The Widows of Malabar Hill
In 1921 Bombay, woman are still very much third-class citizens—except in the Parsi community, where they’re second-class citizens. Perveen Mistry, daughter of brilliant lawyer Jamshedji Mistry, is the only female solicitor in Bombay. She’s not permitted to try cases in court, but being a woman lawyer does have advantages. One of the Mistrys’ clients, a wealthy Muslim, dies leaving three widows and several small children, and what seems like a perfectly straightforward estate to portion out to his survivors. But then a letter arrives at the Mistry office claiming that the three widows wish to leave all their inheritances to a charity. Perveen is deeply suspicious of the letter, and wishes to ensure that the women understand what they are agreeing to give up. Since the women are in purdah, Perveen is the only one in the Mistry office who can go into the harem quarters to interview them. The interviews leave her even more suspicious, especially since Faisal Mukri, the man left in charge of the house and estate—supposedly to ensure the well-being of the widows—tries to keep her out. Are the widows being coerced by him into giving up their rights?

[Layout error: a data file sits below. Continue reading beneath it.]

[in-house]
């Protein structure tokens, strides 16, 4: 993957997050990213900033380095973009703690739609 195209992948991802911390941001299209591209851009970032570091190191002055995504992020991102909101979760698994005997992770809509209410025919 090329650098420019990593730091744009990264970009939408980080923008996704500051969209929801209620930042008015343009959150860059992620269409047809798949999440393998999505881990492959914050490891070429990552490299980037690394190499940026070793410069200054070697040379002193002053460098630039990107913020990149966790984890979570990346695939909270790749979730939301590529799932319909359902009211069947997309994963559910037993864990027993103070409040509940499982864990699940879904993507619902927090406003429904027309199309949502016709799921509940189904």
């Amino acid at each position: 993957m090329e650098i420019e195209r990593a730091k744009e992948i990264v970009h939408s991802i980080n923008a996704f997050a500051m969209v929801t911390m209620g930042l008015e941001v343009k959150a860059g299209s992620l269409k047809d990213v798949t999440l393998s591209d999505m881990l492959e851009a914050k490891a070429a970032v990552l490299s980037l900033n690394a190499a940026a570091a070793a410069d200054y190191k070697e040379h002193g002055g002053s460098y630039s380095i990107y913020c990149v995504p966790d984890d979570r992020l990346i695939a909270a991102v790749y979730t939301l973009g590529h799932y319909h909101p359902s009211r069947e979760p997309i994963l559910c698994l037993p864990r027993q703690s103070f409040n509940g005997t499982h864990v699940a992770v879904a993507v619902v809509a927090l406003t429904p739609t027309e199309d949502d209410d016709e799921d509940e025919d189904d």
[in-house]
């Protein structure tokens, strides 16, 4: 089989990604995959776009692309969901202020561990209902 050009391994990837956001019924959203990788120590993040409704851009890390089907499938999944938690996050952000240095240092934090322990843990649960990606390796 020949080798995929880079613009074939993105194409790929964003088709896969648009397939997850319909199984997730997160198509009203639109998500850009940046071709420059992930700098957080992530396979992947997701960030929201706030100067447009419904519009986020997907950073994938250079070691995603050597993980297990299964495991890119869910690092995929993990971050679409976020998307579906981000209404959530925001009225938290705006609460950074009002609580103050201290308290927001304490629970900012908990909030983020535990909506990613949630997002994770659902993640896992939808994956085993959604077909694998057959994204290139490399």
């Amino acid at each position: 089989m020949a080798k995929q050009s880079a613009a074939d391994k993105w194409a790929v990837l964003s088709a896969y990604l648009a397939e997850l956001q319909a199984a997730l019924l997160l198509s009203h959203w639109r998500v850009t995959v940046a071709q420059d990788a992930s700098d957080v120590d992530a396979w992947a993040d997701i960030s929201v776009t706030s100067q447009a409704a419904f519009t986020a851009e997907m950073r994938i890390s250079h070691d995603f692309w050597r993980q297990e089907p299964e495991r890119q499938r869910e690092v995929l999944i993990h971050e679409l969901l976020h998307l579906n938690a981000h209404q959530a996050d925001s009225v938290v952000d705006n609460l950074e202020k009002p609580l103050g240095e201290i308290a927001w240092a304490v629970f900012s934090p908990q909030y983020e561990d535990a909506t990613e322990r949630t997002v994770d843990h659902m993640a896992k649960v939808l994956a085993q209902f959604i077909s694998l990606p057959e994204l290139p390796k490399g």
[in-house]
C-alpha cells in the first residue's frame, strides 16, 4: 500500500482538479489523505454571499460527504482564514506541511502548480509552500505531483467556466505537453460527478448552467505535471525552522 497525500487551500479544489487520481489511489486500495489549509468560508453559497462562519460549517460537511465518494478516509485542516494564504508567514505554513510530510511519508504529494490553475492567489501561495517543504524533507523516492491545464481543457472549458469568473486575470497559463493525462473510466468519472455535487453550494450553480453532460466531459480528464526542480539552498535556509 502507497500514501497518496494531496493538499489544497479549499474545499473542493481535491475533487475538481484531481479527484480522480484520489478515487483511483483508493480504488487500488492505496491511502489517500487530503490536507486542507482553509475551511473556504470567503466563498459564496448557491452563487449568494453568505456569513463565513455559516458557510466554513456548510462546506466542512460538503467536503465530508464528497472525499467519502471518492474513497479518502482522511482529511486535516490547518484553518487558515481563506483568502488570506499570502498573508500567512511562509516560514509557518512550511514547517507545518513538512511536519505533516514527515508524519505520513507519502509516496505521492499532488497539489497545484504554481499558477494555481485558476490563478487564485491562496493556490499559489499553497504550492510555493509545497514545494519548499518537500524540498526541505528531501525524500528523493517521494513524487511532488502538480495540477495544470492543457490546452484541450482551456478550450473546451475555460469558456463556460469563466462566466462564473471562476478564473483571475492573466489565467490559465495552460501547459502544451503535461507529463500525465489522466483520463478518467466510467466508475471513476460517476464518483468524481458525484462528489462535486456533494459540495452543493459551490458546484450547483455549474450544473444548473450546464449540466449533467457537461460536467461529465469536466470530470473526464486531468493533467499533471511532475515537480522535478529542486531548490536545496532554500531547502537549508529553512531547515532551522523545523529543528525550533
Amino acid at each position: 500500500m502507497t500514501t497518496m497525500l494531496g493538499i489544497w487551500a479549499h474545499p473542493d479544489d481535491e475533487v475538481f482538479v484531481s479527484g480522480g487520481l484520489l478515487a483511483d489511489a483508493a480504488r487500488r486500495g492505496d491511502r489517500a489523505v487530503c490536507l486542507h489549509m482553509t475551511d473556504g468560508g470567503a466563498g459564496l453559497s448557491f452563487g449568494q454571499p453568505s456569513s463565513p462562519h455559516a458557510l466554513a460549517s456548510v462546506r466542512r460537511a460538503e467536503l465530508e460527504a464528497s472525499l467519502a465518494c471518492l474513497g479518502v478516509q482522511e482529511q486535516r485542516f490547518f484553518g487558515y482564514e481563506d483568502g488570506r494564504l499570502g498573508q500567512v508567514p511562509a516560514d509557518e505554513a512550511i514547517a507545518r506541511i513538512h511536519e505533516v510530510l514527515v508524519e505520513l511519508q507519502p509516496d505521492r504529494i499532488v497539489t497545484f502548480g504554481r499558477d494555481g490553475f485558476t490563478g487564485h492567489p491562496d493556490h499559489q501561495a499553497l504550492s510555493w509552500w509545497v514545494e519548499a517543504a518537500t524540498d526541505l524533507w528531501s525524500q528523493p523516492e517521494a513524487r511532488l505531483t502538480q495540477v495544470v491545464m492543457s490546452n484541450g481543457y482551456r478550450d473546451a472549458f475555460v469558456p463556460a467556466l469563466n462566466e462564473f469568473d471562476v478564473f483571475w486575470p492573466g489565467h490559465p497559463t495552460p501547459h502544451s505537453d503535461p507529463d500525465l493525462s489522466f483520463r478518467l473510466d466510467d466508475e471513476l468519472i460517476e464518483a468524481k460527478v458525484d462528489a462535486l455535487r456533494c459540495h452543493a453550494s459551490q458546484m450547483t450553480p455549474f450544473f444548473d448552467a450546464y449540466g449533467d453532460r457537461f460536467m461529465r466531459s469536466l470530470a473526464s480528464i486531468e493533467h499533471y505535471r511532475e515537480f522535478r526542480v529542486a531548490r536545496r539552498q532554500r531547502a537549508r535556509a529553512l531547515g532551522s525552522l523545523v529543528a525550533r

Then Mukri is found stabbed to death just outside the harem door, and what seemed like a straightforward inheritance problem becomes much, much more—especially when someone seems to be targeting Perveen herself. Who killed Mukri, and who’s following Perveen? And why? Is it part of the plot against the widows, or has Perveen’s own unfortunate past come back to haunt her?
This book gives the reader a well-woven mystery, a convincing (and unusual; the Parsi community isn’t often found in fiction) Indian background, and interesting characters. This is a fascinating look behind the curtain of women’s lives in pre-Independence India. I’m very much looking forward to the next in the series!